Many municipalities have stopped counting on it altogether.
Ten years into an era of reduced state aid, many metro cities have trimmed down, wised up and stopped expecting any of the funding that used to help them pay for plowing, police, parks and other services.
The regrouping is remarkable given the sky-is-falling reaction when the cuts to local government aid (LGA) first hit in 2003 to help close a state budget gap.
In the years since, cities spent reserves, raised property taxes, cut services and reduced staff to make ends meet and become less dependent on aid from St. Paul.
As they prepare this month to certify 2013 budgets, more than 60 percent of metro cities have stopped getting LGA entirely, and others have stopped counting on it for operating cash.
"As far as LGA is concerned, we don't expect it anymore," said Heidi Tumberg, finance officer for Excelsior. After raising property taxes to make up for the $130,000 it once counted on in state aid, "We have kind of weaned ourselves off of that and we are not ever going to put it back in our budget because it's so unreliable," she said.
South St. Paul has made a similar move. The city received almost $3.3 million in LGA in 2002, but in 2012 that was down to $1.6 million.
After spending years scrambling to make up for the erosion of LGA dollars, the city has stopped counting on a specific amount; it now sets aside any aid that does come through for park and street improvements or equipment purchases, which can be delayed if necessary so "the precipitous change of local government aid doesn't cripple us as it did in the past," said City Administrator Stephen King.
Many municipalities have taken the same approach, said Gary Carlson, director of intergovernmental relations at the League of Minnesota Cities. "What South St. Paul is doing has become commonplace."
City officials are waiting warily for the state budget forecast due to be released Wednesday -- a $1 billion deficit has been projected -- and to see what Gov. Mark Dayton will propose for LGA in the budget he will deliver in January. A legislative study group is also expected to deliver a report on local government aid in December.
State legislators began LGA in 1971 to provide property tax relief and ensure that local governments could meet their needs, according to the House Research Department.
Initially, all cities, townships and counties received payments. Counties were dropped in 1992 and townships in 2002.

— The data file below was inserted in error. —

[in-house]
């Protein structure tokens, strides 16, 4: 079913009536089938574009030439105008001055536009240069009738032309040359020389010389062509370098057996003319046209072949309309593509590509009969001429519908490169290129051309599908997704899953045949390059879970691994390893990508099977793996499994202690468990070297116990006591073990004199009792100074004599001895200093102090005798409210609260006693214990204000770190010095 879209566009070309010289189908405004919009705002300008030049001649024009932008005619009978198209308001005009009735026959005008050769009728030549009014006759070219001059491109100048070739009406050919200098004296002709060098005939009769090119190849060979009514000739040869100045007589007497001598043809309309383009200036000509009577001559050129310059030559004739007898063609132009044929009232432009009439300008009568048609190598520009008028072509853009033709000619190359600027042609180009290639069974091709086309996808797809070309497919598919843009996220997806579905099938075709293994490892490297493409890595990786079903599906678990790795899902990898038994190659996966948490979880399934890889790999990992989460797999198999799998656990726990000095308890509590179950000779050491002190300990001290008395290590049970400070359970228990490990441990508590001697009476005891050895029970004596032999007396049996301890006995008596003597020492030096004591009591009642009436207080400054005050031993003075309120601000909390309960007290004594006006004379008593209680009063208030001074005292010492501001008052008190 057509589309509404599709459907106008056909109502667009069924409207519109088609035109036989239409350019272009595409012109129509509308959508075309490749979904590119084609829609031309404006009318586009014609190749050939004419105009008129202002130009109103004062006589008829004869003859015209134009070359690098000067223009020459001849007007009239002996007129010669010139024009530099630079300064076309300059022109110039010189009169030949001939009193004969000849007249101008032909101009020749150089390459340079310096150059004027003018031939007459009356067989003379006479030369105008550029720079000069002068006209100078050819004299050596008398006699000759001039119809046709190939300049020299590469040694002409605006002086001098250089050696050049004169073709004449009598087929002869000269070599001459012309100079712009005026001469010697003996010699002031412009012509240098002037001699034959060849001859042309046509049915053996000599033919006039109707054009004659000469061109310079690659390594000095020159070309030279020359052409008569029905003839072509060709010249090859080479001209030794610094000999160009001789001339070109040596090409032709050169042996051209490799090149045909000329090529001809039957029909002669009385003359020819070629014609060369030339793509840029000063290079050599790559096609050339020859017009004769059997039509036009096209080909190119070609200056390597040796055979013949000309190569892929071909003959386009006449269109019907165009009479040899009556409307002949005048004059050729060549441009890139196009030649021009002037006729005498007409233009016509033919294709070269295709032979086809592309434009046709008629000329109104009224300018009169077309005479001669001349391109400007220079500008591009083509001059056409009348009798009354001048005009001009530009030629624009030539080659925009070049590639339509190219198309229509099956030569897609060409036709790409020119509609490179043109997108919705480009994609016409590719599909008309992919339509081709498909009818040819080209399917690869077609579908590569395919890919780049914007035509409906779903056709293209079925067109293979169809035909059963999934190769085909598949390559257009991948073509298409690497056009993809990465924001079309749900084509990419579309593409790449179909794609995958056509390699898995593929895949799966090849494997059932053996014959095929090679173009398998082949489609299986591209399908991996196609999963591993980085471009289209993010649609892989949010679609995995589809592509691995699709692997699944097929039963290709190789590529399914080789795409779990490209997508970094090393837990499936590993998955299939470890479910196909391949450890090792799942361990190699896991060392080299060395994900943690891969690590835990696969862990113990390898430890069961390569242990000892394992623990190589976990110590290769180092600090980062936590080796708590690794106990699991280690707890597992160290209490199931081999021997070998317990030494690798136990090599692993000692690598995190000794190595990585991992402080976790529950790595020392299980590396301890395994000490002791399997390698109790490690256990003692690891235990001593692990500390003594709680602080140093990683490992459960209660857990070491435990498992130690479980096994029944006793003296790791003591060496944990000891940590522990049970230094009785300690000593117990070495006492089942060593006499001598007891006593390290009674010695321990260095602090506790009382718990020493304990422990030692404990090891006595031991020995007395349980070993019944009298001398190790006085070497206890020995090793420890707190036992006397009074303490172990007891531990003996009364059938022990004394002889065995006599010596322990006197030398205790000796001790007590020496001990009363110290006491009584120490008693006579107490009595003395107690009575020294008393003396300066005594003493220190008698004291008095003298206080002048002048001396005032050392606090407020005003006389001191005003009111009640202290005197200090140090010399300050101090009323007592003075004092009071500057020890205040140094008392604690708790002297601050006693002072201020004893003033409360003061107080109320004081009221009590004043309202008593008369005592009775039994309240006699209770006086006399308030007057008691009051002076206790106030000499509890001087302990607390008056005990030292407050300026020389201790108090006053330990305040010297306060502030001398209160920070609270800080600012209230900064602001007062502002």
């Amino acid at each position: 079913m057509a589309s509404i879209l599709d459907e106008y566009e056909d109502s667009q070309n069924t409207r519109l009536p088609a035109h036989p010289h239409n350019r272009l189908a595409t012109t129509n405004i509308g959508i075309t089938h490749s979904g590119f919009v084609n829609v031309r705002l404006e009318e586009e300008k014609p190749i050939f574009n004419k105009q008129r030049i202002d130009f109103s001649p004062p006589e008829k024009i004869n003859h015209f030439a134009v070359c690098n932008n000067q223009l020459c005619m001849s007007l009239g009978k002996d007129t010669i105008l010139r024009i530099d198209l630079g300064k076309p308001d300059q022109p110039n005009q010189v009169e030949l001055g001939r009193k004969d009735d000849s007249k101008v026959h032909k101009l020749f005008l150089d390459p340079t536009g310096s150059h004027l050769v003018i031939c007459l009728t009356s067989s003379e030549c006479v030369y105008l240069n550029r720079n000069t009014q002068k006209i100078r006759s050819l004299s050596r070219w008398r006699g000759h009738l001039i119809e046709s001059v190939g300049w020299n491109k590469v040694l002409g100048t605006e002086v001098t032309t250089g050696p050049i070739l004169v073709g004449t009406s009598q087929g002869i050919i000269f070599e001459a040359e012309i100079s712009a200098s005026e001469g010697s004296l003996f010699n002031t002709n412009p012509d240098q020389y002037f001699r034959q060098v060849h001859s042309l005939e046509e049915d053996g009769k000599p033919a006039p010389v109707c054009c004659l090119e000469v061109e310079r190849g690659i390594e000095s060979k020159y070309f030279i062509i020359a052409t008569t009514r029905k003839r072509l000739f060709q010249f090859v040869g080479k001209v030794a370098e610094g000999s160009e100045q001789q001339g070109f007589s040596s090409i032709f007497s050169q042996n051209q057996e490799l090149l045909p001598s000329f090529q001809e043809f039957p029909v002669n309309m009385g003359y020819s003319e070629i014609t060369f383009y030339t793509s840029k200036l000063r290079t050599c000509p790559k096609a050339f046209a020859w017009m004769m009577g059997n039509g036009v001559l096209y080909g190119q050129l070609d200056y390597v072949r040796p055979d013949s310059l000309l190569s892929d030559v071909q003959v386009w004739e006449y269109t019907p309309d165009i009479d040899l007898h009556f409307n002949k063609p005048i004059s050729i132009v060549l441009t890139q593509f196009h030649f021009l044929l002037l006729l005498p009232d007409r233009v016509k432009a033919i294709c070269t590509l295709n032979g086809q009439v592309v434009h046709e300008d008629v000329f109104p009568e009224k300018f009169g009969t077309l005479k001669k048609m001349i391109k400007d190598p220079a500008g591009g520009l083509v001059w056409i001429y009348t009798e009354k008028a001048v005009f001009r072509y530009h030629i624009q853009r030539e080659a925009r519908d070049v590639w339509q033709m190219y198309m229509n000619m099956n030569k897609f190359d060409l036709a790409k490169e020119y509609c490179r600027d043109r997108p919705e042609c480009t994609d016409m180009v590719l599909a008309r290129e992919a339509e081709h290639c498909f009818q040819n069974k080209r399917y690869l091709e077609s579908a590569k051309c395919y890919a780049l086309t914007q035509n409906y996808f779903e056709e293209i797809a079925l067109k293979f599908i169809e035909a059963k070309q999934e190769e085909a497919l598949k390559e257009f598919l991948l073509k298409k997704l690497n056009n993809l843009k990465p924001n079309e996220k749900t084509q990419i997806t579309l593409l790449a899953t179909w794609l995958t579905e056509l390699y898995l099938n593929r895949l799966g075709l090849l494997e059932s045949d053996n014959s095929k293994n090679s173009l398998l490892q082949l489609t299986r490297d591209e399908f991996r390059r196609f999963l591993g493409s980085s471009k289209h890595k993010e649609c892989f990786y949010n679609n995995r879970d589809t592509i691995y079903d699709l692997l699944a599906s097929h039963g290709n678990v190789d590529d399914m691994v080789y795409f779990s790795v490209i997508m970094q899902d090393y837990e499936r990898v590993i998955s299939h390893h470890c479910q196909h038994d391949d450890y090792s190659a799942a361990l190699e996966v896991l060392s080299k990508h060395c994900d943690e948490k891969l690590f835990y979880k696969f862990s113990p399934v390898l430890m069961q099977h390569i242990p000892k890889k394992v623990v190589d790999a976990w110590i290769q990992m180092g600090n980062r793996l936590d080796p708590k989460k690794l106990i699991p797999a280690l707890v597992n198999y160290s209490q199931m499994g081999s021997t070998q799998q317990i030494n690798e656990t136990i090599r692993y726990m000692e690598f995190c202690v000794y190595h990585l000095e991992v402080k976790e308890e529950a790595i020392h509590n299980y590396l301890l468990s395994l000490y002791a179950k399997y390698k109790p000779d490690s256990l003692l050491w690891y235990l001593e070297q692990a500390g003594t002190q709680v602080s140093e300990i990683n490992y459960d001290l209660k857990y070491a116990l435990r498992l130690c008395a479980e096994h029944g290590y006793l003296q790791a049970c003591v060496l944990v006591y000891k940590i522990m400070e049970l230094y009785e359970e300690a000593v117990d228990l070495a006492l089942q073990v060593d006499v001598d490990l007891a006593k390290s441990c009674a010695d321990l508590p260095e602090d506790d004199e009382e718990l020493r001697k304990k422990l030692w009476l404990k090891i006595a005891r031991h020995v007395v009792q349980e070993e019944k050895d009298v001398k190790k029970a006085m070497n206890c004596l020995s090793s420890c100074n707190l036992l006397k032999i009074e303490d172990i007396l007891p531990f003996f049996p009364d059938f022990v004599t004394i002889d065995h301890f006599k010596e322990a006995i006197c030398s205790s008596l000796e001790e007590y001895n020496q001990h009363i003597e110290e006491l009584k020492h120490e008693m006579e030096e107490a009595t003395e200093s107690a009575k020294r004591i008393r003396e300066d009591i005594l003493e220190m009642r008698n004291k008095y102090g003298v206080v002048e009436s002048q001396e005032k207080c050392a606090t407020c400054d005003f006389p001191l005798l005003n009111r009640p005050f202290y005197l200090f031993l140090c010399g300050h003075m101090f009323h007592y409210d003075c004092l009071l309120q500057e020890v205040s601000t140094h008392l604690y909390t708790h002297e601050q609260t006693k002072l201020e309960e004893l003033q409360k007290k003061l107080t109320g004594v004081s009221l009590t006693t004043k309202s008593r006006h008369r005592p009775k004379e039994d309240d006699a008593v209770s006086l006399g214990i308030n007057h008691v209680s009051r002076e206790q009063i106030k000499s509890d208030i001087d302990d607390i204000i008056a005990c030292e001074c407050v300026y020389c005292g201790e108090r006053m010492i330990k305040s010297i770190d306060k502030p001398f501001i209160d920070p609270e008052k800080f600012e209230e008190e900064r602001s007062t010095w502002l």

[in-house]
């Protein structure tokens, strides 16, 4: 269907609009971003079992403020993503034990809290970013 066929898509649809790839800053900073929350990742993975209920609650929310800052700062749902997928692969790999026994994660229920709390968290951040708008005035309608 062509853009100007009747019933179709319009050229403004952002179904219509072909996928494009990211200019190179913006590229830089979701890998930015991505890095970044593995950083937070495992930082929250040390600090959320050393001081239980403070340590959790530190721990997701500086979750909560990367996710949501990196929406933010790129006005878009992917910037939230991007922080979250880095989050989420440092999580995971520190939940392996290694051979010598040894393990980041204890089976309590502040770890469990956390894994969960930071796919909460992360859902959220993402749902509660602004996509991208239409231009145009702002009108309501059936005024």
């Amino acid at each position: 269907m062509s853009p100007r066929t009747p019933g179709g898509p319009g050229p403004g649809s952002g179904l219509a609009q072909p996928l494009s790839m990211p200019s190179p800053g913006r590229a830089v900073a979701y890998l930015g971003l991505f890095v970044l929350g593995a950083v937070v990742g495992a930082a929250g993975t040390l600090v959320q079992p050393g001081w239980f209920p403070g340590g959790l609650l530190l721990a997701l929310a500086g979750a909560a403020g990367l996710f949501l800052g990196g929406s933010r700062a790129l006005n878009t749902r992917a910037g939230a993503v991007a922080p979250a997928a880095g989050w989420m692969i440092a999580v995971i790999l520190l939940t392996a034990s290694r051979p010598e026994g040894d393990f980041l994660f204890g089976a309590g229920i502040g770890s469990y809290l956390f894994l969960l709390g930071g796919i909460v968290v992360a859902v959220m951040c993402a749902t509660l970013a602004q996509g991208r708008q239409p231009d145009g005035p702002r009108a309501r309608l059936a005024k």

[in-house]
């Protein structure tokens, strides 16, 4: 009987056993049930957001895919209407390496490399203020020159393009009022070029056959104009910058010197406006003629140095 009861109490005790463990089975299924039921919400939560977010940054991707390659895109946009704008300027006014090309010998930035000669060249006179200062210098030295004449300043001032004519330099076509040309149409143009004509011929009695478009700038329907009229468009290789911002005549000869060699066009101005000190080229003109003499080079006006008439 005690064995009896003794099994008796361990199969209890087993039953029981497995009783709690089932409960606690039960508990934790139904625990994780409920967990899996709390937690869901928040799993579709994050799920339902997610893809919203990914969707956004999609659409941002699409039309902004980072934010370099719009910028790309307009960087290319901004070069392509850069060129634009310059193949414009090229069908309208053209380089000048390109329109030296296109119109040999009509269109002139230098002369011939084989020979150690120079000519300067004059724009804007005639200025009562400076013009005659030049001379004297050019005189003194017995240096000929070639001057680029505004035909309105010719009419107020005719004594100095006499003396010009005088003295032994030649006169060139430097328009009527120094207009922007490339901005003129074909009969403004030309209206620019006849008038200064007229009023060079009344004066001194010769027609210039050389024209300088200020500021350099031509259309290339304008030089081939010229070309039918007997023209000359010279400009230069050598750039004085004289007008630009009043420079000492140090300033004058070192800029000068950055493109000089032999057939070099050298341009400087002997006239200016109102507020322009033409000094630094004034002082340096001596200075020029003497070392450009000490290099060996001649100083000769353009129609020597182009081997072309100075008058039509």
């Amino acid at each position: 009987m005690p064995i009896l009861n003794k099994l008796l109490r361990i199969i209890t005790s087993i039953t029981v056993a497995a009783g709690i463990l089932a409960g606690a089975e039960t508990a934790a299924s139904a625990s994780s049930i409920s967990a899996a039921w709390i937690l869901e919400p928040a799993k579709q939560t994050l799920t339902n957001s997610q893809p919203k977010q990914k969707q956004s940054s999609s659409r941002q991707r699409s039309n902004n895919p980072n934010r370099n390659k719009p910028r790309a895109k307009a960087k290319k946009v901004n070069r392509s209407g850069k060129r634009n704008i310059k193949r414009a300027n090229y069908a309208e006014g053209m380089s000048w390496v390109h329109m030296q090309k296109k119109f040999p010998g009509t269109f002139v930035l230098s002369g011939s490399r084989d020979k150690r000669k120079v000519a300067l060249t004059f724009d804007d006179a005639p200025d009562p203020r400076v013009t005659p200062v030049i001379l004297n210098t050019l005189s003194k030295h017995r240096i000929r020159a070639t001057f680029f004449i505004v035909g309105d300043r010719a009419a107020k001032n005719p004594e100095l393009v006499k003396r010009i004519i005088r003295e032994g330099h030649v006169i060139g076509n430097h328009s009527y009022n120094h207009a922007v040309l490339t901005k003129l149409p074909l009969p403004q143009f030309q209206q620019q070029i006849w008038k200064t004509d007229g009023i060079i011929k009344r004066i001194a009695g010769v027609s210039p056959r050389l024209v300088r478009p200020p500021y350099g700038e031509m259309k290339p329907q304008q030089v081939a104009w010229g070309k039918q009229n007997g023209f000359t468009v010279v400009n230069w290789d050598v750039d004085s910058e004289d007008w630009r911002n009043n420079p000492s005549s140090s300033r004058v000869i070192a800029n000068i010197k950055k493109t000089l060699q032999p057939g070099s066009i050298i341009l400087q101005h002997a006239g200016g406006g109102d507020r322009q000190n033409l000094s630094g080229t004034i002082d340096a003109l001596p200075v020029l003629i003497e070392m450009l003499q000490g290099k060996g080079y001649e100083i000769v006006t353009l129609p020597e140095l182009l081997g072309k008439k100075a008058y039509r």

By the late 1980s and early '90s, legislators became concerned about big differences in the amount of aid going to similar cities. One legislative analyst remembers: "People were claiming that you could get a better distribution if you just threw the money out of the back of an airplane."
The state revised the formula, hoping to tie aid more directly to cities' unique needs, but it was not until 2003 that Gov. Tim Pawlenty, facing a budget deficit of $4 billion, forced a major change.
He insisted that legislators eliminate "grandfathered" aid guarantees and deliver LGA based strictly on a formula for current needs. The formula has been tinkered with almost yearly since.
Now, 124 of the state's 853 cities receive no LGA and most others receive much less than they once did, Carlson said. By his count, 89 cities in the seven-county metro area -- about 60 percent of all metro cities -- are scheduled to receive no state aid next year.
In total, state aid has dropped from a high of about $565 million in 2002 to a recent level of about $427.5 million, Carlson said.
In Richfield, to cover the loss of aid that accounted for 20 percent of its operating budget, the city raised property taxes by almost 7 percent in both 2010 and 2011, and by 4 percent for 2012, said City Manager Steve Devich. At the same time, the city reduced staff and cut programs.
"The only thing we didn't reduce was fire and police on the street," Devich said.
The story is different in rural Minnesota, where most communities get a much larger percentage of their funding from state aid than the central cities or suburbs because their tax bases are smaller. Outstate cities still need the aid to stay afloat, said Steve Peterson, senior policy analyst at Coalition of Greater Minnesota Cities.
They have adjusted to the reductions by raising taxes and reducing services, Peterson said. "There is a lot of deferred maintenance," he said. One of the easiest things to do is put off buying a squad car or fixing a road, Peterson said.
Some officials think the worst of the cuts may be over. In his first budget, Dayton made no cuts to any property tax relief programs, including LGA. However, LGA of about $527 million annually in Dayton's budget was later cut to $425 million during the 2011 legislative special session to balance the budget.
Recently, Dayton has said he considers LGA an important tool for keeping property taxes down and helping cities maintain their quality of life.
His plan is to revise the formula for distributing the aid to make it simpler and easier to understand. To get guidance about how to do that, Dayton this year convened mayors of Minneapolis and St. Paul and 13 smaller cities for a series of discussions about LGA.
"What we have heard from the mayors is that they have had to cut areas that they really don't want to cut," and they are putting off fixing things, said Revenue Commissioner Myron Frans.
In recommendations to the governor, the mayors called for stable, adequate aid they can count on.
Laurie Blake • 952-746-3287